Yearend 2015: A picture and its story
Updated: 2015-12-25 15:38
Ghazal, 4, (L) and Judy, 7, carrying 8-month-old Suhair, run away after the shelling of a Red Crescent convoy in Damascus, Syria May 6, 2015.[Photo/Agencies]
Bassam Khabieh: I was covering the Syrian Arab Red Crescent convoy's visit to the the Douma neighborhood of Damascus, which was carrying medical aid and supplies used to give psychological support to children affected by war. Every time the aid convoy arrived, children would gather around it, happy that they were going to be supplied with food and medicine.
Before the shell landed on the convoy I was sitting on the pavement relaxing; the children gathered around me so I could photograph them. While I was taking these photos, the shell exploded. It killed a female volunteer and wounded many people and volunteers nearby. The children were terrified and began to scream and cry, especially when they saw a female volunteer covered with blood from a head injury.
The challenge to portray this image was just like the challenges we face daily in time of war. I knew that there might be another shell falling within a matter of seconds; then one did exactly that a little further away. Do you want to protect yourself, like everyone else, by walking into a shop or home? Help carry the injured or be satisfied to take photos while others transfer them to ambulances? Do you want to calm screaming children? Or do you just want to cry because of what's happened? All these questions need answers in a matter of seconds before you can capture such an image.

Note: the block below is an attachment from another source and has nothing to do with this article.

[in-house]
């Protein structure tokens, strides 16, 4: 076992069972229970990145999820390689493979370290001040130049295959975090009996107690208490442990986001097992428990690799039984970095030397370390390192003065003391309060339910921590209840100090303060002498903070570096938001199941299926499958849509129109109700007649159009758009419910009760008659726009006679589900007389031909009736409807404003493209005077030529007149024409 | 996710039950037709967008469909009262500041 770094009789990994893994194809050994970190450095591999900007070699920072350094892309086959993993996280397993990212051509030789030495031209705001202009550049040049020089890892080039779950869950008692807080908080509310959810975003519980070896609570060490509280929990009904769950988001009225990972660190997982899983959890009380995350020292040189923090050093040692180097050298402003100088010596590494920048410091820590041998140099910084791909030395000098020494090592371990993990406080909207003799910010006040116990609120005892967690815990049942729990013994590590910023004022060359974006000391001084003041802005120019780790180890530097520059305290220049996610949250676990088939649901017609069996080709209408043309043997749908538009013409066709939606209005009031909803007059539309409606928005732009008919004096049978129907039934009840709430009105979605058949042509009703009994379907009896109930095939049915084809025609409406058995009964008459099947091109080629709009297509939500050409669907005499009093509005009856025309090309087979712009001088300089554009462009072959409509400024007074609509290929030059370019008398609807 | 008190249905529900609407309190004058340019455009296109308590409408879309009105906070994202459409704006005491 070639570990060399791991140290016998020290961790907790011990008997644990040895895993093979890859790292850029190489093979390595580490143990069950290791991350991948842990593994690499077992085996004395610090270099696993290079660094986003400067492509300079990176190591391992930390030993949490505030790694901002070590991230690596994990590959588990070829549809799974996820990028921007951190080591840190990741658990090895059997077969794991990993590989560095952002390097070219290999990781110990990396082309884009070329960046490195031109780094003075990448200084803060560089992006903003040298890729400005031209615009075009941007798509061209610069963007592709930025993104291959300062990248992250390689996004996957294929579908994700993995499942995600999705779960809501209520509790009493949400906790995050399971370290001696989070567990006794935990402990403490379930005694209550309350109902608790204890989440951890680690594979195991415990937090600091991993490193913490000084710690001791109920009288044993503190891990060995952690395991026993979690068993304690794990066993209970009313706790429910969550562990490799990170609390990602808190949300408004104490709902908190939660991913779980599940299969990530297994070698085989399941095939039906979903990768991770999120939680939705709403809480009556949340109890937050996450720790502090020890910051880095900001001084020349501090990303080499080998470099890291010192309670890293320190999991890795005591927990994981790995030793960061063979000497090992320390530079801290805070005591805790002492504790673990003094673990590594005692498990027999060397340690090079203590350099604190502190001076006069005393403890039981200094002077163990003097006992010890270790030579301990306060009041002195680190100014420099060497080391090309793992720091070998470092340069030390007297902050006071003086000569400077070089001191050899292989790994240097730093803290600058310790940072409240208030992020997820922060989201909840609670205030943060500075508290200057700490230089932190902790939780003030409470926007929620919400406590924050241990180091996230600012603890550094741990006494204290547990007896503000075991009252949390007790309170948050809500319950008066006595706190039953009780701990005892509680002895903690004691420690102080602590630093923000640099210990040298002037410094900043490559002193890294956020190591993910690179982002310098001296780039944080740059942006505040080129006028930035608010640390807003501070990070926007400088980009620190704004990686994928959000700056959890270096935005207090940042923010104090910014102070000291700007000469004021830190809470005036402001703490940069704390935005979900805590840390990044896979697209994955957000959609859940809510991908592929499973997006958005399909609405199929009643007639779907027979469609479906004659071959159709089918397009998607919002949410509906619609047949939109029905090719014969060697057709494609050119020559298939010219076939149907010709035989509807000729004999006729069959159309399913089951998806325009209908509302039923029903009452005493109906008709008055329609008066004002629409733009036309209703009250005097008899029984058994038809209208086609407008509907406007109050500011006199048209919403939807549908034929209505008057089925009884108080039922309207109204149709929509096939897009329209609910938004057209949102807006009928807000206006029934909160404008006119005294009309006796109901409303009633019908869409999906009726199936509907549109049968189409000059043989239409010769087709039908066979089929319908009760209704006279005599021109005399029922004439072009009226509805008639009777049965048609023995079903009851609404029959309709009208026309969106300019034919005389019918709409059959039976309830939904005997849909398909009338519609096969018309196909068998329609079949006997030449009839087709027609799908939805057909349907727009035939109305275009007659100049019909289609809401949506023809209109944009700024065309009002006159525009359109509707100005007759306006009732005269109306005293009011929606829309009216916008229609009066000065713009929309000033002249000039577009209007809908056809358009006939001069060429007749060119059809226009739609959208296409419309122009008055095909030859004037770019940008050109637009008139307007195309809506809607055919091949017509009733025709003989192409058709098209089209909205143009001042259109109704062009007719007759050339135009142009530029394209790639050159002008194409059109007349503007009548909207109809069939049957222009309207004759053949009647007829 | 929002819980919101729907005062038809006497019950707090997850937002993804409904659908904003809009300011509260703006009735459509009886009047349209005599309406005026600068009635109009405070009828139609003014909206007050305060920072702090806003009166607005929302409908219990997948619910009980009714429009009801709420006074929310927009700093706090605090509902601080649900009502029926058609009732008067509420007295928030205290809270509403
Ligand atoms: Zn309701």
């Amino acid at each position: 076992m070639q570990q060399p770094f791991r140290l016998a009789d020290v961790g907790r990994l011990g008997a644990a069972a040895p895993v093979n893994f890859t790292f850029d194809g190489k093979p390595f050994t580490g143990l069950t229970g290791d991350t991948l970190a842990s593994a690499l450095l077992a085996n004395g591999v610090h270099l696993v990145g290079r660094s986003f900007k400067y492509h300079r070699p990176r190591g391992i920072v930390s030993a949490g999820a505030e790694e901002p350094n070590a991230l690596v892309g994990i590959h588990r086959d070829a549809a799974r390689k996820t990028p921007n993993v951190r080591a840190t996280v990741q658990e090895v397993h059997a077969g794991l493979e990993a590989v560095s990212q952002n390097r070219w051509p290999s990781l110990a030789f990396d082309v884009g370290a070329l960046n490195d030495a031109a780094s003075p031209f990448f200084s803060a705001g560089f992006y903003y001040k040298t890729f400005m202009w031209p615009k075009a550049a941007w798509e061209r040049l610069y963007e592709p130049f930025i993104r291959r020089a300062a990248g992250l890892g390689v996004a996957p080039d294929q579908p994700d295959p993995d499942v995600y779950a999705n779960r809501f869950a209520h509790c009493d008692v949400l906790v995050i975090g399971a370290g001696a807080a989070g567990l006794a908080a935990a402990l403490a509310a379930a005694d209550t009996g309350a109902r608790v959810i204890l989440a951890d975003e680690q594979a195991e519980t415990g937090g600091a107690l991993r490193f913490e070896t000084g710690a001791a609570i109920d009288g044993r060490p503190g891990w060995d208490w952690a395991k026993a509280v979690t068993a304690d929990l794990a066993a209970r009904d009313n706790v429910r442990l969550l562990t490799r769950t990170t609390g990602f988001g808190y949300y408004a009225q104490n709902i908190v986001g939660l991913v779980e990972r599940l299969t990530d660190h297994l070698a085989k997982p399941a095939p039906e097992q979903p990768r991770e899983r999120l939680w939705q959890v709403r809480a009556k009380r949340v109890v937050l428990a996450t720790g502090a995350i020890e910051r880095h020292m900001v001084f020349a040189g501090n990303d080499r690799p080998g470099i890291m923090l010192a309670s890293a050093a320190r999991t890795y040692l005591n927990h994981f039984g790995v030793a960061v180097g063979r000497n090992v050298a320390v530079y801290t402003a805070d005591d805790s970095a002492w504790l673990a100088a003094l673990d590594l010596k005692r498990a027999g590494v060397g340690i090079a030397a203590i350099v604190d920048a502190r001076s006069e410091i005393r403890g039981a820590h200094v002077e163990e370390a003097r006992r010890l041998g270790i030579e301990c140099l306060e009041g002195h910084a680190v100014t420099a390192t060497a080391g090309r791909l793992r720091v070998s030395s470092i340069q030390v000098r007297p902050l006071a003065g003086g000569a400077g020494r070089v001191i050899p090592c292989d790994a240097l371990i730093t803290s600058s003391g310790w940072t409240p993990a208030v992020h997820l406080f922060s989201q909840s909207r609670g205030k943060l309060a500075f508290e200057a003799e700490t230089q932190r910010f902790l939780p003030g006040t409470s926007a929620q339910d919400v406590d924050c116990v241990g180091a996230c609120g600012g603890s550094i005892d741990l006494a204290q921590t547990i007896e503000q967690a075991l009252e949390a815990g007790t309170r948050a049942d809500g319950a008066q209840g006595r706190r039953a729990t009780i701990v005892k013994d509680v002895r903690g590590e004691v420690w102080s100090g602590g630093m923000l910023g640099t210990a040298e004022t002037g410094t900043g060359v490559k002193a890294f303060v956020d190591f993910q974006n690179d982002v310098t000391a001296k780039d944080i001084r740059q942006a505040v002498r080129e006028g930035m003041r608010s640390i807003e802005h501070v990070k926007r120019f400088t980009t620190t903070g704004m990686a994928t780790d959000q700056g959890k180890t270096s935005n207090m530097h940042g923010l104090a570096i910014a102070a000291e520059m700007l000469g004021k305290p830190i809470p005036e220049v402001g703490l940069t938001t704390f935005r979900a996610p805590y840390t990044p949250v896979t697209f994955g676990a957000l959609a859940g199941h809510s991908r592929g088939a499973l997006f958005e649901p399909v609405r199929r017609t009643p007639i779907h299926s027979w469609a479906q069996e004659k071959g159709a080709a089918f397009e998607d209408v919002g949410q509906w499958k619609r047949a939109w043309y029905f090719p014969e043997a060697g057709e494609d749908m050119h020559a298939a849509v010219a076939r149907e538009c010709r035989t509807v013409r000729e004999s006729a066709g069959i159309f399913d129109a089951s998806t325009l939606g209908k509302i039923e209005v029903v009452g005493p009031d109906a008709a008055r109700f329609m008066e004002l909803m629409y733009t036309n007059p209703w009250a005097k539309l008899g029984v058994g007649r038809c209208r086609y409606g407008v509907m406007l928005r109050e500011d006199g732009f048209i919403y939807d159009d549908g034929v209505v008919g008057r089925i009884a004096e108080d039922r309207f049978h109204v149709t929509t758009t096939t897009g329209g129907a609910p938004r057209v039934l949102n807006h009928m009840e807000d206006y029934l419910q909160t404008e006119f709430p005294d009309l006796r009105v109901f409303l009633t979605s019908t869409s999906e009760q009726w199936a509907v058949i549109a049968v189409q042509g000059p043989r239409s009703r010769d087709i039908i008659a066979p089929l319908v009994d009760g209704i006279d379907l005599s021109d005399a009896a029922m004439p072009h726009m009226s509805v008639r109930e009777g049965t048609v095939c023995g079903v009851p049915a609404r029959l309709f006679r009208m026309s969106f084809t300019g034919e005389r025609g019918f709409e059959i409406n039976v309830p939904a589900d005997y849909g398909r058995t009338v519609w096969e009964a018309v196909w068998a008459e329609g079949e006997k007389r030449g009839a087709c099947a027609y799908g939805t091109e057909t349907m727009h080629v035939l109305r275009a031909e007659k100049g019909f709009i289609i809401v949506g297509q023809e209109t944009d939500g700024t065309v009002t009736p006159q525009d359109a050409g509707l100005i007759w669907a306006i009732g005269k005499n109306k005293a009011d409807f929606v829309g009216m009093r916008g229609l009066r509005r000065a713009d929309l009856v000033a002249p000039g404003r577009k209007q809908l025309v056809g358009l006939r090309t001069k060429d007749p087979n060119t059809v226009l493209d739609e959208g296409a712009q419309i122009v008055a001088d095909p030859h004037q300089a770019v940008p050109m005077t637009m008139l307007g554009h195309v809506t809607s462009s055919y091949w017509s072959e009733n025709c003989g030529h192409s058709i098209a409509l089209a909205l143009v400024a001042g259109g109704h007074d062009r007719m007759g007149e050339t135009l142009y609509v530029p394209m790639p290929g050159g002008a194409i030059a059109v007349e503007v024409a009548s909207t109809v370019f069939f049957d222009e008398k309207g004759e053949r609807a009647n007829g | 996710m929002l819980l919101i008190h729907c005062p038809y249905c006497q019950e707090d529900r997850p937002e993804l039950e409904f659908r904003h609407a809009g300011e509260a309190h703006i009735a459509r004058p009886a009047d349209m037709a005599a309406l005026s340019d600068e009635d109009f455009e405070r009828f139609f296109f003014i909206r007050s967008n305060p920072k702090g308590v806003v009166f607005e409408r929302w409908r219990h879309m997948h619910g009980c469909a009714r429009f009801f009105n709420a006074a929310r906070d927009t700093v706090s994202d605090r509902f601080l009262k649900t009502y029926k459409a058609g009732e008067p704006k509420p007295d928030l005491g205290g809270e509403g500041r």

In this particular photograph, it was the first time I had seen how children's innocent laughter could turn into screams, fear and tears. It was a very sad moment when I put my eye to the viewfinder to take pictures of laughing children; then when I looked back after taking the picture, I saw the same children crying, distraught. It takes only a few seconds for life to turn to ashes and blood.